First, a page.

Honda is keen for a third manufacturer to join it and Chevrolet in IndyCar as engine and aero kit suppliers.
While Honda has been a mainstay of American single-seater racing, Chevrolet returned in 2012 when IndyCar introduced its 2.2-litre, V6 turbo engines.
Lotus entered the series at the same time, but that troubled programme lasted just a single season.
Having extended its deal for the next two seasons, plus three option years beyond to 2020, Honda would like to help the series find a third manufacturer.
"We've said that from the start," Honda Performance Development president Art St Cyr said.
"We actually said that before even Chevy came into the series.
"We were always looking for competition, and that we would help new manufacturers come into the series.
"We did the same thing when Chevy wanted to come in; we showed them, 'this is what we're doing'.
"'Here's what the engine rule kit and the rule package looks like', and we would make alterations to that rule package to accommodate other manufacturers.
"Part of the issue with this new contract is that we wanted to make sure that it was flexible enough that it did encourage other manufacturers to come into the series as well."
Having struggled against Chevrolet in last year's first season of manufacturer-developed aero kits, Honda was granted development breaks for its short-oval, street and road course packages.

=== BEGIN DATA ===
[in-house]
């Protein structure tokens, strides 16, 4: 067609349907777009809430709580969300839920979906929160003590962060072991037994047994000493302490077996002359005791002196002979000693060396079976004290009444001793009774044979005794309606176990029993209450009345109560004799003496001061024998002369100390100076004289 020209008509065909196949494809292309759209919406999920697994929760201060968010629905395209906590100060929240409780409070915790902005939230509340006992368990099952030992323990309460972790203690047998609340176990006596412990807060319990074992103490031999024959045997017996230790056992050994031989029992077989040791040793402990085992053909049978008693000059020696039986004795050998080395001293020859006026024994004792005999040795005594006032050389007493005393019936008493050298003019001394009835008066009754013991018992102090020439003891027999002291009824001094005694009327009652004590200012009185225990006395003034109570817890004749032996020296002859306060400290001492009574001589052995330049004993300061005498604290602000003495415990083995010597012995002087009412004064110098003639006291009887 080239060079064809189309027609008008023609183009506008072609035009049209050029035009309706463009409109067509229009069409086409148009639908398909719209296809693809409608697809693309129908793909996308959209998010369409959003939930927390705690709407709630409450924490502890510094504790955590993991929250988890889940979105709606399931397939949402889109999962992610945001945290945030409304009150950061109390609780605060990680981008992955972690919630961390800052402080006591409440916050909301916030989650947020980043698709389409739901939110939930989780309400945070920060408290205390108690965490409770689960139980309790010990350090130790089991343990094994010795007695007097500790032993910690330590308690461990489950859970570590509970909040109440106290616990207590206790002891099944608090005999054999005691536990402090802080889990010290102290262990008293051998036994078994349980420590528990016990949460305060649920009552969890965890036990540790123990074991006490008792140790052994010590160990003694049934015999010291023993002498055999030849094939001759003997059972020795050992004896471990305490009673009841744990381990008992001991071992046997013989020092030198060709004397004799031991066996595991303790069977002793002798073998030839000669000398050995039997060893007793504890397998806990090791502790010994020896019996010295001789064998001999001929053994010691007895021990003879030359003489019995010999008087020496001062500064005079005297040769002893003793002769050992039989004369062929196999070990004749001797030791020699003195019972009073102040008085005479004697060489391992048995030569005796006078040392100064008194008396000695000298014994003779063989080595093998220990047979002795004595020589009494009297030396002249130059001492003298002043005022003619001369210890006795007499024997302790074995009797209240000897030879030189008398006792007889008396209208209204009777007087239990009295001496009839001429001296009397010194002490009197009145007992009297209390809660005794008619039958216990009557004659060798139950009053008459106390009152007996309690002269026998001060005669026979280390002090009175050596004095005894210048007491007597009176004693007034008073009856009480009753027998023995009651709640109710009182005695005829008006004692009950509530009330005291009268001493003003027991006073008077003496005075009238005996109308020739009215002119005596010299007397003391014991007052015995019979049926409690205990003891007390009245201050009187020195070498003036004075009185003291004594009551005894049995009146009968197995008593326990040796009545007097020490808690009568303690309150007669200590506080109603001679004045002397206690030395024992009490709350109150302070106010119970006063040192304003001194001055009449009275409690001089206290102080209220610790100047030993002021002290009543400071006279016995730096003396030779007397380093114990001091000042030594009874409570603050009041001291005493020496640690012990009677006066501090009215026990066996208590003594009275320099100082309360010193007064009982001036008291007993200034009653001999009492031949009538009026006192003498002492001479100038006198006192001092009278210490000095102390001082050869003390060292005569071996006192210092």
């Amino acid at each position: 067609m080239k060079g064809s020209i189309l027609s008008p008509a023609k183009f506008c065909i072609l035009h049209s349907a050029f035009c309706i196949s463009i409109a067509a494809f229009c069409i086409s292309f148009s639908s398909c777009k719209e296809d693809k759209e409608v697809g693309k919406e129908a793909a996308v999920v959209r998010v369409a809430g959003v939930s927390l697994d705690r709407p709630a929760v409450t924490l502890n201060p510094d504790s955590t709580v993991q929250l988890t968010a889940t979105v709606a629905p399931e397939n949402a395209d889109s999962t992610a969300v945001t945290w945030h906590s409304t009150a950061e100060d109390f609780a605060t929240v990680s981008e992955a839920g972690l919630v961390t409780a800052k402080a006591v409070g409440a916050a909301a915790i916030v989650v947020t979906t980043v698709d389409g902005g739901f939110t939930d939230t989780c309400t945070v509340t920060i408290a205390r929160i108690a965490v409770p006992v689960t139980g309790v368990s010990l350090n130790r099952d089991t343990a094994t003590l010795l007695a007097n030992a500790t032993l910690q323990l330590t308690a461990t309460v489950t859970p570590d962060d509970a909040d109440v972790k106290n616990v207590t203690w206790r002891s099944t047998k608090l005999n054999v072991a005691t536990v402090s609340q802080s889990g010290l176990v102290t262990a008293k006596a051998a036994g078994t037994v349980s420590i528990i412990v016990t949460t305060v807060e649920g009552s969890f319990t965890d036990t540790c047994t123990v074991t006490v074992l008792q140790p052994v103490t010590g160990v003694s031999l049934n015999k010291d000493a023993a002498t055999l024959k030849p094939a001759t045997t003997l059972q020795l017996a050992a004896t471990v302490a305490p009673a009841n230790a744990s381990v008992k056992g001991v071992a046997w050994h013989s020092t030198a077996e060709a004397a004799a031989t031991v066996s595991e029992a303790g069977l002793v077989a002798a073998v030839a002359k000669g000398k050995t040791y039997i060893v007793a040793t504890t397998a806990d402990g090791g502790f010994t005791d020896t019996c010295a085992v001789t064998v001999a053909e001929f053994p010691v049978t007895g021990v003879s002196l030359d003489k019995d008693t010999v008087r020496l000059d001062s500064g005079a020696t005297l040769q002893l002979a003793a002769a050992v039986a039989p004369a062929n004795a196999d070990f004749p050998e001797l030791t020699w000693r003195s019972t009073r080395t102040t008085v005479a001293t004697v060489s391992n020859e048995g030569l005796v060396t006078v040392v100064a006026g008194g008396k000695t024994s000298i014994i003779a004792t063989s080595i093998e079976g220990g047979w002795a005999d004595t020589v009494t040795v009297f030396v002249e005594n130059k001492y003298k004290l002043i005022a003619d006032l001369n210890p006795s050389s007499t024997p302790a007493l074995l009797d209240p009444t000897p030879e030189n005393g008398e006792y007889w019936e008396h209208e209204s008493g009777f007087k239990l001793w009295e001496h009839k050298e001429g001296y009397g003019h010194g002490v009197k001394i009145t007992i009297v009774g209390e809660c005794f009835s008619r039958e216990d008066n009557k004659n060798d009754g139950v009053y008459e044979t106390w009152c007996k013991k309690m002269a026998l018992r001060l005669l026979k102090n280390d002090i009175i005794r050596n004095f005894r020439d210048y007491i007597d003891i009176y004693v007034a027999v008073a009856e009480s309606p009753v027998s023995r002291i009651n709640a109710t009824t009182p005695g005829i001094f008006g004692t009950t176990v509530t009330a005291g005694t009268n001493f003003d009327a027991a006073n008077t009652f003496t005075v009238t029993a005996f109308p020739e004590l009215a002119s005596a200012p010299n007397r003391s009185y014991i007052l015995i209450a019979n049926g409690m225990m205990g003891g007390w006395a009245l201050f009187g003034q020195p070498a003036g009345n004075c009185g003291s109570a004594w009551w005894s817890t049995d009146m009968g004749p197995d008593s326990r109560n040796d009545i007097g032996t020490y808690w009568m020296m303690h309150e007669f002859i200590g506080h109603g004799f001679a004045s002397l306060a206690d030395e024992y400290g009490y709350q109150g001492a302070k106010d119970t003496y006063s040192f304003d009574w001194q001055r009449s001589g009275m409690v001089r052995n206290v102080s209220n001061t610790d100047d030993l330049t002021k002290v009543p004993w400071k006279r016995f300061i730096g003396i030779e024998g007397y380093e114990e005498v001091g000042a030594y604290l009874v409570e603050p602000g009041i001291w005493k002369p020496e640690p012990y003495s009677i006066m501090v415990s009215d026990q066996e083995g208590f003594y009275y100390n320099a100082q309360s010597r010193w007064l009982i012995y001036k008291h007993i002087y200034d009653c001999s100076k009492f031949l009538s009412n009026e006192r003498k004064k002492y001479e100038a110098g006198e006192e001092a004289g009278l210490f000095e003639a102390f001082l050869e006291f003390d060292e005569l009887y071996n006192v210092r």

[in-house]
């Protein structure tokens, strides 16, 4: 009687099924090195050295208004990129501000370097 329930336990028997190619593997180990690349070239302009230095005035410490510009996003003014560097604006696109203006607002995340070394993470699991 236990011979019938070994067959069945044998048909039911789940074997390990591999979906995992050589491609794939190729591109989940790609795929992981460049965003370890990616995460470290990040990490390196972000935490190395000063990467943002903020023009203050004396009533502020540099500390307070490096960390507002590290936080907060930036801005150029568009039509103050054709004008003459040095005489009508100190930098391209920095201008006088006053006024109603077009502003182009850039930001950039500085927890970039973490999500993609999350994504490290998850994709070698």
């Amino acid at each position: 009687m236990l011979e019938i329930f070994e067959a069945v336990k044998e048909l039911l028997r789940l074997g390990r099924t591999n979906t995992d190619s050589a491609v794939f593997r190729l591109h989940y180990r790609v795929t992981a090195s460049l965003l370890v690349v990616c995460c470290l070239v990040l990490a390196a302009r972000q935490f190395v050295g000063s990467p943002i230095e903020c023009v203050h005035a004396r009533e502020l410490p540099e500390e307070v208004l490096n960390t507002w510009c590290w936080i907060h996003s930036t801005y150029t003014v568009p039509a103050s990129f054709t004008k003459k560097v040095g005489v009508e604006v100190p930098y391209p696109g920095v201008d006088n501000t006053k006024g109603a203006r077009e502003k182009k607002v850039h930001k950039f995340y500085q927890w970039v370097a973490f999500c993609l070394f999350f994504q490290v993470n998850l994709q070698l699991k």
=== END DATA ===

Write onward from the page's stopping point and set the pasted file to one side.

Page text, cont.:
St Cyr stressed that Honda's contract extension did not have any bearing on securing those concessions.
"There was some discussion that said that we held out on our contract with IndyCar until we got what we wanted," he said.
"Well, that was never really the case, and this just shows because we wanted relief for the superspeedway as well as road course [package].
"But the superspeedway part we still feel like we're behind the eight‑ball on that one, and we're struggling to catch up on that one, as well.
"Our philosophy when we redesigned the aero kit for 2016, both the 9.3 and the 9.2 [rulebook] parts, what we found last year is that one of the issues that we had aerodynamically was that our cars were a little bit hard to drive.
"So both in conjunction with the 9.3 parts and the 9.2 parts, the entire package now worked together to help our teams to be able to drive the car faster."